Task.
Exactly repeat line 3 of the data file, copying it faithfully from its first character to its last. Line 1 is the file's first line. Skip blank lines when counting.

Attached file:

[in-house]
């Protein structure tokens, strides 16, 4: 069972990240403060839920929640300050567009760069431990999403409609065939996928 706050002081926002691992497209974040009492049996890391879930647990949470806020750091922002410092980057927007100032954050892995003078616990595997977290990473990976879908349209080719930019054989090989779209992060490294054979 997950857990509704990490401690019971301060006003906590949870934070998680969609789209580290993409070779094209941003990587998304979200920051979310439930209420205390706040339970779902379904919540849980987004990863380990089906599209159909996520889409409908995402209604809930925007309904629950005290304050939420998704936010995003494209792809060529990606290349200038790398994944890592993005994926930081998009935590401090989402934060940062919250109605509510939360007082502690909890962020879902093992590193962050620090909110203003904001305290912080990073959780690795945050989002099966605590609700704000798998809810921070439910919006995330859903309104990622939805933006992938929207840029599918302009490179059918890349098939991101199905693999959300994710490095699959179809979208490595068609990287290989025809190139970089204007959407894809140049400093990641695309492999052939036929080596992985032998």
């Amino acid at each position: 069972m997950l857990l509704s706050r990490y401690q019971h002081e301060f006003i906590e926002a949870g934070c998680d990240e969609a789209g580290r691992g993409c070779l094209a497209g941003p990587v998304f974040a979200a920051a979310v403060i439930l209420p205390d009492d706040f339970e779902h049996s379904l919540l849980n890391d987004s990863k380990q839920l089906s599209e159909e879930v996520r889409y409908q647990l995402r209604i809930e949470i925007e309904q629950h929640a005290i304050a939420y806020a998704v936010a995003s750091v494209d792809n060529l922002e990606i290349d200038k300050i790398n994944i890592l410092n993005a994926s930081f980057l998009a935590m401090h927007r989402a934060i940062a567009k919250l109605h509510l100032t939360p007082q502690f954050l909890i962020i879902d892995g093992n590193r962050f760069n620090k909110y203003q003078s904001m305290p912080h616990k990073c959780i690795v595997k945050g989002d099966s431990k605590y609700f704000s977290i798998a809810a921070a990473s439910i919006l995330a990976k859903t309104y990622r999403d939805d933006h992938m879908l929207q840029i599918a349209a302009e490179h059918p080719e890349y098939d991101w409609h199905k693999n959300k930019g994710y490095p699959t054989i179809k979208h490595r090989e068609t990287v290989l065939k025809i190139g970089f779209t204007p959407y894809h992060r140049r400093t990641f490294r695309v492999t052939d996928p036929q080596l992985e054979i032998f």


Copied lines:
């Amino acid at each position: 069972m997950l857990l509704s706050r990490y401690q019971h002081e301060f006003i906590e926002a949870g934070c998680d990240e969609a789209g580290r691992g993409c070779l094209a497209g941003p990587v998304f974040a979200a920051a979310v403060i439930l209420p205390d009492d706040f339970e779902h049996s379904l919540l849980n890391d987004s990863k380990q839920l089906s599209e159909e879930v996520r889409y409908q647990l995402r209604i809930e949470i925007e309904q629950h929640a005290i304050a939420y806020a998704v936010a995003s750091v494209d792809n060529l922002e990606i290349d200038k300050i790398n994944i890592l410092n993005a994926s930081f980057l998009a935590m401090h927007r989402a934060i940062a567009k919250l109605h509510l100032t939360p007082q502690f954050l909890i962020i879902d892995g093992n590193r962050f760069n620090k909110y203003q003078s904001m305290p912080h616990k990073c959780i690795v595997k945050g989002d099966s431990k605590y609700f704000s977290i798998a809810a921070a990473s439910i919006l995330a990976k859903t309104y990622r999403d939805d933006h992938m879908l929207q840029i599918a349209a302009e490179h059918p080719e890349y098939d991101w409609h199905k693999n959300k930019g994710y490095p699959t054989i179809k979208h490595r090989e068609t990287v290989l065939k025809i190139g970089f779209t204007p959407y894809h992060r140049r400093t990641f490294r695309v492999t052939d996928p036929q080596l992985e054979i032998f």